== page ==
You walk into your teen’s room and wonder if perhaps a dirty laundry bomb has gone off. The floor is practically invisible beneath piles of laundry, books, papers, and dishes. The bed is unmade and the desk is covered in clutter. The closet doors won’t even close all the way because the clothes have begun to migrate out into the room.
“It’s MY room – if you don’t like how it looks, then close the door,” your teen shouts.
“It’s MY house – as long as you live under my roof, you follow my rules,” you reply.
And thus the endless cycle begins.
“Mess is a stubborn problem for teens,” writes Sue Shellenbarger of the Wall Street Journal. “They are old enough that parents expect them to exercise good hygiene habits and take responsibility for daily routines. But teens’ brains are still developing some of the cognitive skills needed to stick to a clean-up routine, such as controlling impulsivity, seeing others perspectives and understanding how current actions have future consequences.”
In addition to lacking these cognitive skills, teens are also exerting their independence. Their messy bedrooms are not intended to be a personal attack against their parents, but are often a way of demonstrating a teen’s individuality and independence. From a teen’s perspective, the bedroom is often the only space in the world that they can call their own; as a result, teens often grow very territorial and resent any parental attempts to control their space.
But although there are clear developmental and cognitive reasons for messy teen bedrooms, parents shouldn’t simply throw their hands in the air in resignation. Although it may seem like a fight you can’t win, the messy bedroom argument is still worth having.
A messy bedroom is not merely a sign of teenage independence or of a lack of cognitive skills, but also a sign of a lack of willpower. Although most wouldn’t consider a lack of willpower as a teen to be a tragedy, studies have shown that willpower early in life is one of the best predictors of future success, more so even than intelligence in many cases. This might seem counterintuitive as people have long thought that raw intelligence was the most important attribute for success, but intelligence alone is simply not enough. After all, the smartest kid in the world won’t get very good grades without exerting enough willpower to complete homework assignments, and the smartest adult in the world won’t get very far in the workplace without the willpower to complete tasks in a timely manner.
Willpower and a clean bedroom can be a bit of a Catch-22. In the book Willpower by Roy F. Baumeister and John Tierney, the authors described experiments in which groups of people were led into one of two rooms. One room was neat and the other was a pigsty. Participants in both rooms were given tests that measured their self-control. The people in the clean room were more willing to wait for a reward – they preferred more money in a week than less money now, and selected healthier foods. The people in the pigsty were all for instant gratification – they preferred less money now and chose junk food over healthier options. So it would seem that a clean room can improve willpower, but it takes willpower to clean a room.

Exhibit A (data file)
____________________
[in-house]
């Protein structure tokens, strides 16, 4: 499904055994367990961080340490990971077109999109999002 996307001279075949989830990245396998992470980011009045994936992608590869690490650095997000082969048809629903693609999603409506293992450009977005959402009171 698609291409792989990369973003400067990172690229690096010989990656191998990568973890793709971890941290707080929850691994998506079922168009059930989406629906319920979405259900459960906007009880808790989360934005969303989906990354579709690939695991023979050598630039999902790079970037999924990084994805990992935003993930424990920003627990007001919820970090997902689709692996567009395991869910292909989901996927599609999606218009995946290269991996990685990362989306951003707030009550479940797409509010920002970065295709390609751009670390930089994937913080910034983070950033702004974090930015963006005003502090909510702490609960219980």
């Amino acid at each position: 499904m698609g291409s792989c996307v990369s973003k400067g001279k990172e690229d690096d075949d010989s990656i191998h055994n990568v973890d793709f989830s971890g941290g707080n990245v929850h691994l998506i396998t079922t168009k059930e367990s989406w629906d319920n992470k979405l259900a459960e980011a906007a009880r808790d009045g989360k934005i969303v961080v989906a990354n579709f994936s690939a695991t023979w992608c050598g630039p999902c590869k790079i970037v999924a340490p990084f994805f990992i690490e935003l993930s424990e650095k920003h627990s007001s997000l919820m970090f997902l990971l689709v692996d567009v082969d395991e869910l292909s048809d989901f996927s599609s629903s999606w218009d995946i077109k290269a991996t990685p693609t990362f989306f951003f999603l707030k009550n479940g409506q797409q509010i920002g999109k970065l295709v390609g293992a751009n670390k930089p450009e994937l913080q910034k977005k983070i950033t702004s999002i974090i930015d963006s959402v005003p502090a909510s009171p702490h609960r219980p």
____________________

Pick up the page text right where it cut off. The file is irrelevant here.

The good news is that additional studies have shown that willpower is like a muscle – the more you consistently use willpower, the more willpower you have. The authors of Willpower suggest that people slowly build up the strength of their self-control through small but regular exercises. What better way for your teen to build willpower than through maintaining a clean bedroom?
The next time that your teen argues about his messy bedroom, don’t resort to the usual parental lecture. “My house, my rules” didn’t work for parents in the past, and it probably isn’t going to work now. Instead, remember that your child’s clean room is about more than simple tidiness – it’s about his future success. Then take a deep breath and try some of these tips:
Don’t nag: Galling as it might be, your teen will probably respond more favorably if you talk to him the way that you would want your boss at work to talk to you. At this age, teens are eager to rebel, so don’t give them something to rebel against.
Give reasons:No teen in the history of the universe has accepted the “It’s my house” argument as a good reason for keeping a clean room, and teens are a lot more likely to do what you ask of them if you can provide strong, logical reasons for your request. Try these:
Willpower is a key indicator of future success, and maintaining a neat(ish) room is an ideal way to build up self-control
A messy bedroom can be unsanitary – if you keep dirty dishes in your room, you’ll end up with bad smells, bad bugs, and potential diseases growing under your bed
Your future college roommate almost certainly won’t appreciate being forced to room with someone who can’t keep his dirty underwear in the hamper
Your friends aren’t going to want to hang out in a room where they can’t even sit without stumbling over dirty clothes
Set reasonable expectations: Your kid’s room probably won’t ever be immaculate. If you set the bar too high, you set your teen up for failure. Instead, set out reasonable cleanliness standards (i.e. dirty clothes in the hamper, clean clothes in the closet, dirty dishes in the sink, etc.) that your teen is more likely to actually meet.
Use a carrot: Teens respond to praise better than to punishments, so try to use incentives before resorting to threats. Money or extra privileges are always good motivators, but even simple praise can sometimes go a long way.
Try a stick: When the carrot doesn’t work, use a stick as a last resort. Threaten to take away privileges (i.e. no more rides to the movies, no more internet usage, no more cell phone, etc.). But if you make threats, you have to follow through!